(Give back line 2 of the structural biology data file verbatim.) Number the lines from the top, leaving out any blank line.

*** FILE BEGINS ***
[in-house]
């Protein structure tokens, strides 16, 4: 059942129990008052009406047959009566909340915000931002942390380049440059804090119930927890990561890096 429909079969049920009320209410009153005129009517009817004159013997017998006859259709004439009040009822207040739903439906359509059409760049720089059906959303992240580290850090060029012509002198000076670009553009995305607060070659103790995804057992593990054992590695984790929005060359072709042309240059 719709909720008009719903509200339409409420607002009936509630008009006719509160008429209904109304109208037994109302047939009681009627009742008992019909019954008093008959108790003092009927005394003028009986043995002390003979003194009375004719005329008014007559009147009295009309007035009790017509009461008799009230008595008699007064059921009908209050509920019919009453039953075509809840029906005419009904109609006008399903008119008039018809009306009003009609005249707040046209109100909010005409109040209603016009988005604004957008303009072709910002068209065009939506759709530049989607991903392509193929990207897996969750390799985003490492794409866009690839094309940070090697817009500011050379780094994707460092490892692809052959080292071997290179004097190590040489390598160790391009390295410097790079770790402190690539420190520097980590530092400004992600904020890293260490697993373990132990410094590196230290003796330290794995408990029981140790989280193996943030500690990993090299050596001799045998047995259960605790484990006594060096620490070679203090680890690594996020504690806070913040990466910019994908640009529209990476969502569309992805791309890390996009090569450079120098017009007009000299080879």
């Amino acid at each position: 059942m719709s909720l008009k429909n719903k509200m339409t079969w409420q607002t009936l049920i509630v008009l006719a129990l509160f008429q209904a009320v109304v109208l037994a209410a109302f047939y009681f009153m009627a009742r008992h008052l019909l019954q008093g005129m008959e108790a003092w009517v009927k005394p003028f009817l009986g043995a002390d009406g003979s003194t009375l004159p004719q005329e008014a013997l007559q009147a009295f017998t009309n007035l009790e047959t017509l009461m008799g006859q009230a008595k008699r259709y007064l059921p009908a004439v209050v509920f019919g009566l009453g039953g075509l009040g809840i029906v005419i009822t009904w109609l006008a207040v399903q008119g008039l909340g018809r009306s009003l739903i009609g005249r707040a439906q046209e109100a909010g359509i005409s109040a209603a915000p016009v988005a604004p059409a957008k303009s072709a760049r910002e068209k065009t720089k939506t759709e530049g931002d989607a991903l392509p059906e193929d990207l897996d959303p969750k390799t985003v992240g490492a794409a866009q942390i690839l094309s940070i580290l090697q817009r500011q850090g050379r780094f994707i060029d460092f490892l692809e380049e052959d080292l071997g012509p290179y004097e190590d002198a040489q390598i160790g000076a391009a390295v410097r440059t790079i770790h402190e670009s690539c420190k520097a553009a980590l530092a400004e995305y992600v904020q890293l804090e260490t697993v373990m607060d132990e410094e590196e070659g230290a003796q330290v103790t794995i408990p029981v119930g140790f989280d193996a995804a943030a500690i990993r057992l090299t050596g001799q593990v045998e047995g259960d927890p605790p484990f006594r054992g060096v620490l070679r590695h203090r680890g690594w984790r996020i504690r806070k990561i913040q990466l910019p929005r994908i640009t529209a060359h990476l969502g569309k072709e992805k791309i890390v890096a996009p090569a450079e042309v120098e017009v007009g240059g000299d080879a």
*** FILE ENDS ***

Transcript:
């Protein structure tokens, strides 16, 4: 059942129990008052009406047959009566909340915000931002942390380049440059804090119930927890990561890096 429909079969049920009320209410009153005129009517009817004159013997017998006859259709004439009040009822207040739903439906359509059409760049720089059906959303992240580290850090060029012509002198000076670009553009995305607060070659103790995804057992593990054992590695984790929005060359072709042309240059 719709909720008009719903509200339409409420607002009936509630008009006719509160008429209904109304109208037994109302047939009681009627009742008992019909019954008093008959108790003092009927005394003028009986043995002390003979003194009375004719005329008014007559009147009295009309007035009790017509009461008799009230008595008699007064059921009908209050509920019919009453039953075509809840029906005419009904109609006008399903008119008039018809009306009003009609005249707040046209109100909010005409109040209603016009988005604004957008303009072709910002068209065009939506759709530049989607991903392509193929990207897996969750390799985003490492794409866009690839094309940070090697817009500011050379780094994707460092490892692809052959080292071997290179004097190590040489390598160790391009390295410097790079770790402190690539420190520097980590530092400004992600904020890293260490697993373990132990410094590196230290003796330290794995408990029981140790989280193996943030500690990993090299050596001799045998047995259960605790484990006594060096620490070679203090680890690594996020504690806070913040990466910019994908640009529209990476969502569309992805791309890390996009090569450079120098017009007009000299080879």